Astronomers probe matter in early universe
In a feat of cosmic observation, astronomers have used the distortions of ancient light left over from the Big Bang to explore how clumps of matter are distributed in the distant universe.
The work also independently confirms the existence of dark energy, an enigmatic force that appears to be pushing the cosmos apart faster and faster.
Researchers using the Atacama Cosmology Telescope in the Chilean Andes reported the discoveries July 5 in two papers in Physical Review Letters. The new work “will be a really powerful probe for figuring out dark energy and a lot of other interesting things,” says team member Blake Sherwin, a graduate student in astronomy at Princeton University.
Several scientists have won Nobel Prizes for studying the cosmic microwave background radiation, the afterglow left from the fireball that accompanied the creation of the universe 13.7 billion years ago. In the 2000s, a satellite called the Wilkinson Microwave Anisotropy Probe mapped how the radiation is spread across the entire sky. But seeing details like the distortions requires a telescope with more precise vision.
Using the 6-meter Atacama telescope, the astronomers analyzed the temperature of the afterglow in a narrow strip of sky along the celestial equator. They used complex statistical analyses to tease out how temperature fluctuations — essentially, hot and cold spots on the ancient sky map — had been distorted by intervening matter.
Astronomers regularly see such “gravitational lensing” with individual galaxies or galaxy clusters, when another massive clump of matter gets in the way. Just as a piece of broken glass distorts light passing through it, gravity from the foreground clump distorts the light coming from the more distant one, making it appear as a smeared-out arc.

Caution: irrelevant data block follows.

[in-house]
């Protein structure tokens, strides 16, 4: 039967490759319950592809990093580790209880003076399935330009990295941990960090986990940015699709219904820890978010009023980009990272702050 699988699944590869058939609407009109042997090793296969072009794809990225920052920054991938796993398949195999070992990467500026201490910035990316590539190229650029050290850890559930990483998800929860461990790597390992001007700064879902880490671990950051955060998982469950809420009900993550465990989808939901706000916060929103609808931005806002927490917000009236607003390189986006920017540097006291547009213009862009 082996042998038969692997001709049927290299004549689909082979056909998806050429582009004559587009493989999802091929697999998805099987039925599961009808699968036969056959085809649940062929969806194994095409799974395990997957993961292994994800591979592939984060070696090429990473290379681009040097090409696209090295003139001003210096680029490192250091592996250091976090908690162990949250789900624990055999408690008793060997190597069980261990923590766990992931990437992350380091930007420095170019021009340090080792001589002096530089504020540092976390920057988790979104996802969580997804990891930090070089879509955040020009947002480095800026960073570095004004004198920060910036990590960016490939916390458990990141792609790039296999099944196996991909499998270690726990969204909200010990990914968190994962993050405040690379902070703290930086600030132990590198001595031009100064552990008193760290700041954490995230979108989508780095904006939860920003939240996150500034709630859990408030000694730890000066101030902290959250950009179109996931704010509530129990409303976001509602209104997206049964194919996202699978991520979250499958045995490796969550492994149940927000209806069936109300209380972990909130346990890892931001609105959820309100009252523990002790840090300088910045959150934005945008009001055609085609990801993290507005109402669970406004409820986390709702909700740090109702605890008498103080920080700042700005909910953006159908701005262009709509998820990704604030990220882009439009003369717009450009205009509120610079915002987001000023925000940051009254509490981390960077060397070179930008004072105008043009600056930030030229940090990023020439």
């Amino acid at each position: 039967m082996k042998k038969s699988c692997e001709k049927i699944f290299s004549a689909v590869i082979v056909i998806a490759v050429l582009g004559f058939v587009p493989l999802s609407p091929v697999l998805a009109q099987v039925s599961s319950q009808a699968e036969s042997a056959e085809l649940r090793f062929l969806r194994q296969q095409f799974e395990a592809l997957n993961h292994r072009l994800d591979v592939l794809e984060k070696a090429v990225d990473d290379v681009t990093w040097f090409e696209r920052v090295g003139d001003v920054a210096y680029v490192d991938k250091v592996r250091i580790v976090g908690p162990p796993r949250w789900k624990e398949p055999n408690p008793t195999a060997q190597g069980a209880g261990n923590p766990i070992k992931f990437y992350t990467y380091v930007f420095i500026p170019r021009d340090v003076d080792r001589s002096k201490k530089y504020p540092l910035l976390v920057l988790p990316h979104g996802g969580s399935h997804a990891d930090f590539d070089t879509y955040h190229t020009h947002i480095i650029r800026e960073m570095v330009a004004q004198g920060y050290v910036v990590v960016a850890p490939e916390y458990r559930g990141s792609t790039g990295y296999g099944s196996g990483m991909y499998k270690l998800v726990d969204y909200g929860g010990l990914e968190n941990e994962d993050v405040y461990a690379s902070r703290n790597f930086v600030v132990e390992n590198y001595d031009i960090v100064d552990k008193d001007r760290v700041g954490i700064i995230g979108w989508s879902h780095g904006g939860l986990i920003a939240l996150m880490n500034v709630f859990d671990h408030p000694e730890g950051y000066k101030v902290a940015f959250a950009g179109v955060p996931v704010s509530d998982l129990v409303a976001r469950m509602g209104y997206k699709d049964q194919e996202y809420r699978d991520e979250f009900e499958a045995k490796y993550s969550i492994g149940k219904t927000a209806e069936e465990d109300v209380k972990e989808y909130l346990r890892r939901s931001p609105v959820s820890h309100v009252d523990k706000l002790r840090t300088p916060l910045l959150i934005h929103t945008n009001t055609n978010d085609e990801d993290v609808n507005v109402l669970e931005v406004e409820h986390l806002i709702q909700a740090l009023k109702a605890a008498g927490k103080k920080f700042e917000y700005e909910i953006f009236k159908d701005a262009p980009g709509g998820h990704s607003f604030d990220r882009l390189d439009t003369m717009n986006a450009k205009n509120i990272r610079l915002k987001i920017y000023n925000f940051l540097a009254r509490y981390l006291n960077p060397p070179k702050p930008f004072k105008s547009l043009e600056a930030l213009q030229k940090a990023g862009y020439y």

Scientists first reported seeing gravitational lensing in the cosmic microwave background in 2007. Now the Atacama scientists have taken that work a step further: Their high-resolution data about gravitational distortions allowed them to extract more statistical information about how mass in the early universe is distributed. The new papers are also the first to discern the lensing without using other, outside sources of data.
“What’s nice about being able to detect lensing using just the cosmic microwave background is that you don’t have to make an assumption about knowing where the dark matter already is,” says team member Sudeep Das, a postdoctoral fellow at the University of California, Berkeley.
Using the new analyses, the Atacama team also verified that dark energy exists, as studies of distant exploded stars have suggested. “It’s arguably the most important measurement in physics in the last couple of decades, so it’s definitely worth confirming,” says Sherwin.
Together, the new studies open a window to studying where matter lies in the distant universe, says Wayne Hu, a cosmologist at the University of Chicago.
A different telescope may soon prop that window open even further. Astronomers working at the South Pole Telescope, a 10-meter behemoth in Antarctica, are expected to announce soon the results of a similar statistical analysis of gravitational lensing in the cosmic microwave background.
“This is the first time we’ve been able to get to this next step — to start mapping the mass distribution on the sky, which will be a very powerful probe of cosmology,” says John Carlstrom of the University of Chicago, leader of the South Pole team.
Other experiments will soon start hunting for lensing in polarized light coming from the Big Bang afterglow. When combined with data from the European Space Agency’s Planck satellite, cosmologists will have even more discoveries to chew over, says Das.
“There’s a lot to look for,” he says.